For example, Asians outearn Whites in income surveys, suggesting that Asians should be excluded from programs trying to help groups escape poverty. But, in reality, the groups we categorize as Asian vary tremendously in their average socioeconomic status. Some Asian groups (e.g., the Japanese) outearn Whites; other Asian groups (e.g., the Hmong) have very high poverty rates. When we look at the data broken out by smaller groups, we see more need, but the group itself is small enough that it can be ignored by politicians.
UPDATE: Roshan, in the comments, corrects me further:
Lisa Wade, PhD is an Associate Professor at Tulane University. She is the author of American Hookup, a book about college sexual culture; a textbook about gender; and a forthcoming introductory text: Terrible Magnificent Sociology. You can follow her on Twitter and Instagram.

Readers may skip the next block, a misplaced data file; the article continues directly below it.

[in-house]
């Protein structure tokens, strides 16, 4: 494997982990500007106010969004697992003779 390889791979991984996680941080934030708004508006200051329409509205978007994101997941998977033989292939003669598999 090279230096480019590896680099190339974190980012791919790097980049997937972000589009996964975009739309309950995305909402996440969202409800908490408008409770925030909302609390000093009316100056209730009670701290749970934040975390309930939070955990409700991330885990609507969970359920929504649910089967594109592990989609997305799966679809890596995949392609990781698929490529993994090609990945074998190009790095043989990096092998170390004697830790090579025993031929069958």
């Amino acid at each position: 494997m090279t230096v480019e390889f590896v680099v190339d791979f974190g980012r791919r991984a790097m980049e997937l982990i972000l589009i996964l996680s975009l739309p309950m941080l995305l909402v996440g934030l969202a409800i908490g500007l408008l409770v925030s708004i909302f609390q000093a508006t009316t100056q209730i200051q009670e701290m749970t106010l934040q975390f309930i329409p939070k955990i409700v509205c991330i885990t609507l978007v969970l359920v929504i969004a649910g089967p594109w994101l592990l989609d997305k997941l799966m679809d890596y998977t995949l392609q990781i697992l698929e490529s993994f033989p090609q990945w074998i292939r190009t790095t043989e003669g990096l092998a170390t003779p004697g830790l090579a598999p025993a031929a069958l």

Not all Iranians are Persians… Persians compose only 51 percent of the population. Other groups include the Azeris (24 percent), Gilaki and Mazandaranis (eight percent), Kurds (seven percent), Arabs (three percent), Lurs (two percent), Baluchs (two percent), and Turkmens (two percent) (Hakimzadeh, 2006).
Jen — March 29, 2010
Ehm, Iranians are not Arabs. There are of course Arabs in Iran (http://en.wikipedia.org/wiki/Iranian_Arabs) but Iranian does not equal Arab!
Liz B — March 29, 2010
The trouble with even suggesting Iranians choose "Arab Americans" is that they are not of Arab ancestry! They are of Persian origin. You're telling them to again mark themselves as something they're not. Furthermore, the term "Arab" reflects just as many groups as does "Asian".